An elegant, contemplative and discreetly philosophical ‘memoir’ of the career, spent mainly in Japan, of Chinese childhood Go prodigy Wu Qingyuan (a mutely expressive Chen Chang).
Wu-san was dominant in the fiercely competitive field of Go (a kind of Zen-Buddhist chess) since moving to Japan in 1928; marriage, war and his increasing commitment to his Buddhist sect contributed to his loss of ardour, which he finally regained, until a motorcycle accident in 1961 broke his nerves.
Tian, in coursing through his life and games, is less interested in the mechanics and moves of the master’s games than considering it in the context of one man’s struggle and commitment in ‘tumultuous’ times of internal conflict and international war. Impressively shot in ’Scope, it’s a considerable achievement, possessed of a tranquil beauty and sagacity.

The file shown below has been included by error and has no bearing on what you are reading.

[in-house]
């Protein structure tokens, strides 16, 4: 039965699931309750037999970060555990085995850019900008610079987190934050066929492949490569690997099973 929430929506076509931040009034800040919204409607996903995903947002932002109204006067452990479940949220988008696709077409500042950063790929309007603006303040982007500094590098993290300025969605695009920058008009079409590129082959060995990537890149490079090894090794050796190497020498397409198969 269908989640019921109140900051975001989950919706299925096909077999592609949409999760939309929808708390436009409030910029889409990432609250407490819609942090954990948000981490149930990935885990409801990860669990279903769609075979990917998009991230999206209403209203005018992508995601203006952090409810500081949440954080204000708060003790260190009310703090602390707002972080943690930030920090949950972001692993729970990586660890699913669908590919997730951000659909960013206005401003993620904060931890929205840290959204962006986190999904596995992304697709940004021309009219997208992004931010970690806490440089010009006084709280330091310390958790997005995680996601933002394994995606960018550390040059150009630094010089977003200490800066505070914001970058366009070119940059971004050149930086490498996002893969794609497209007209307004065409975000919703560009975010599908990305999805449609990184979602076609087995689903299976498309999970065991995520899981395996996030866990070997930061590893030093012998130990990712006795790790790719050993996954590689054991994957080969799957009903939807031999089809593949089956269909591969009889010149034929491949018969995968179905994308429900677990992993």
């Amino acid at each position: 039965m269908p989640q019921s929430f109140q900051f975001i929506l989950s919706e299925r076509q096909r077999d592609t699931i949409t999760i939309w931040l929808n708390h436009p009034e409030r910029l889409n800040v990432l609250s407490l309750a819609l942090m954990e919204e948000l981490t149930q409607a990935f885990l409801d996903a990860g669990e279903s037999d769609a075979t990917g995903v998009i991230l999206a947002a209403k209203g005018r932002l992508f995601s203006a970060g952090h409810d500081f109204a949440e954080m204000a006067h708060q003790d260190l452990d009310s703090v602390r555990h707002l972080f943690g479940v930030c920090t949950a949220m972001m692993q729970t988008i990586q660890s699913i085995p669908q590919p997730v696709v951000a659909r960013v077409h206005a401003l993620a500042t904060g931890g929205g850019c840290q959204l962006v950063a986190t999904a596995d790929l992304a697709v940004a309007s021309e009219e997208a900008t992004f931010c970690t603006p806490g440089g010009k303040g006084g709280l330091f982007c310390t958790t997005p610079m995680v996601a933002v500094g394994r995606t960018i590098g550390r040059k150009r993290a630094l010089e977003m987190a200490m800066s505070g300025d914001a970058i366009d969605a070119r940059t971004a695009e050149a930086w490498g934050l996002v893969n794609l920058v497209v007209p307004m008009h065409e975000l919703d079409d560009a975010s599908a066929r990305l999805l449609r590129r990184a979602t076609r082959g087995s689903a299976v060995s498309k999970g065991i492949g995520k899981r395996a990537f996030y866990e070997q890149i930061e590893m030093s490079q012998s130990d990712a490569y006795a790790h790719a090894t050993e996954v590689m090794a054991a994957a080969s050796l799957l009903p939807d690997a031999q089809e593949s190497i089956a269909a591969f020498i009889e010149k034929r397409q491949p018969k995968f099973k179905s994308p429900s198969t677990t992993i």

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1.3 / 5
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Elegant, contemplative and discreetly philosophical sums it up well for me, but not in a positive way. Both the game of Go and the central character are pictured with no more susbtance than mere shadows. The historical background as well as the tensions between China and Japan are only superficially drawn upon. The pace is extremely slow. You're warned!